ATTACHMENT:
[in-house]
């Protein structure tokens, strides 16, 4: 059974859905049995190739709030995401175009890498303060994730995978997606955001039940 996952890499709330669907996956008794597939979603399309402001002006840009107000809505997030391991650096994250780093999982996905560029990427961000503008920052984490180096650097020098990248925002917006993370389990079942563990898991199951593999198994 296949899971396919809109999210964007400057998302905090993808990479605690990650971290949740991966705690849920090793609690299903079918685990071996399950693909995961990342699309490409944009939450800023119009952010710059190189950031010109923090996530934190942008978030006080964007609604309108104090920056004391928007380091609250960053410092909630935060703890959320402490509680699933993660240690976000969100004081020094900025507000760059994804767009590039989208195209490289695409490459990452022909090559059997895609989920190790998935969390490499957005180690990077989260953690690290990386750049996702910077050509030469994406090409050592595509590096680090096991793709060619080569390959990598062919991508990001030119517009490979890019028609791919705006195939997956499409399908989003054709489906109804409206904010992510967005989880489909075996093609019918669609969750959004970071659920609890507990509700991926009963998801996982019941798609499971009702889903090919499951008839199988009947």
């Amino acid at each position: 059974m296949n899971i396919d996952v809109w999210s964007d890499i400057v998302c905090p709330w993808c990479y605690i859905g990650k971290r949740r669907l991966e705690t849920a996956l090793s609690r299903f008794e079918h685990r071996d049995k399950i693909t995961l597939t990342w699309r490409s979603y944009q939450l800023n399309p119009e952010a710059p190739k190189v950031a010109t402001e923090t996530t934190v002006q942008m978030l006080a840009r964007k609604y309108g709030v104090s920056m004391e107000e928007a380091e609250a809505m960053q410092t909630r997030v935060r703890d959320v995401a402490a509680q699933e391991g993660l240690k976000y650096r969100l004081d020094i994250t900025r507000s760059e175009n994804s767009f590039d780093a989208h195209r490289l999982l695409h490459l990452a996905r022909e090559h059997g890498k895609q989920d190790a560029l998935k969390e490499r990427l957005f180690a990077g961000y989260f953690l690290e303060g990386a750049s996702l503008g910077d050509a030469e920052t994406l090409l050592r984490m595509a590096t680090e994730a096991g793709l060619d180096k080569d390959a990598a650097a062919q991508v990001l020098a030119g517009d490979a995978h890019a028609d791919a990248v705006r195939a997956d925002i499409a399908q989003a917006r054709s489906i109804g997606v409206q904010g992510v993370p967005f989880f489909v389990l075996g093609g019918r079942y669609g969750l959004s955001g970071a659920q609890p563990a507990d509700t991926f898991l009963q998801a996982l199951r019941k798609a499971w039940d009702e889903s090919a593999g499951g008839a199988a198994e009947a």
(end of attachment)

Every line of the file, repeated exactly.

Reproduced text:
[in-house]
């Protein structure tokens, strides 16, 4: 059974859905049995190739709030995401175009890498303060994730995978997606955001039940 996952890499709330669907996956008794597939979603399309402001002006840009107000809505997030391991650096994250780093999982996905560029990427961000503008920052984490180096650097020098990248925002917006993370389990079942563990898991199951593999198994 296949899971396919809109999210964007400057998302905090993808990479605690990650971290949740991966705690849920090793609690299903079918685990071996399950693909995961990342699309490409944009939450800023119009952010710059190189950031010109923090996530934190942008978030006080964007609604309108104090920056004391928007380091609250960053410092909630935060703890959320402490509680699933993660240690976000969100004081020094900025507000760059994804767009590039989208195209490289695409490459990452022909090559059997895609989920190790998935969390490499957005180690990077989260953690690290990386750049996702910077050509030469994406090409050592595509590096680090096991793709060619080569390959990598062919991508990001030119517009490979890019028609791919705006195939997956499409399908989003054709489906109804409206904010992510967005989880489909075996093609019918669609969750959004970071659920609890507990509700991926009963998801996982019941798609499971009702889903090919499951008839199988009947």
């Amino acid at each position: 059974m296949n899971i396919d996952v809109w999210s964007d890499i400057v998302c905090p709330w993808c990479y605690i859905g990650k971290r949740r669907l991966e705690t849920a996956l090793s609690r299903f008794e079918h685990r071996d049995k399950i693909t995961l597939t990342w699309r490409s979603y944009q939450l800023n399309p119009e952010a710059p190739k190189v950031a010109t402001e923090t996530t934190v002006q942008m978030l006080a840009r964007k609604y309108g709030v104090s920056m004391e107000e928007a380091e609250a809505m960053q410092t909630r997030v935060r703890d959320v995401a402490a509680q699933e391991g993660l240690k976000y650096r969100l004081d020094i994250t900025r507000s760059e175009n994804s767009f590039d780093a989208h195209r490289l999982l695409h490459l990452a996905r022909e090559h059997g890498k895609q989920d190790a560029l998935k969390e490499r990427l957005f180690a990077g961000y989260f953690l690290e303060g990386a750049s996702l503008g910077d050509a030469e920052t994406l090409l050592r984490m595509a590096t680090e994730a096991g793709l060619d180096k080569d390959a990598a650097a062919q991508v990001l020098a030119g517009d490979a995978h890019a028609d791919a990248v705006r195939a997956d925002i499409a399908q989003a917006r054709s489906i109804g997606v409206q904010g992510v993370p967005f989880f489909v389990l075996g093609g019918r079942y669609g969750l959004s955001g970071a659920q609890p563990a507990d509700t991926f898991l009963q998801a996982l199951r019941k798609a499971w039940d009702e889903s090919a593999g499951g008839a199988a198994e009947a």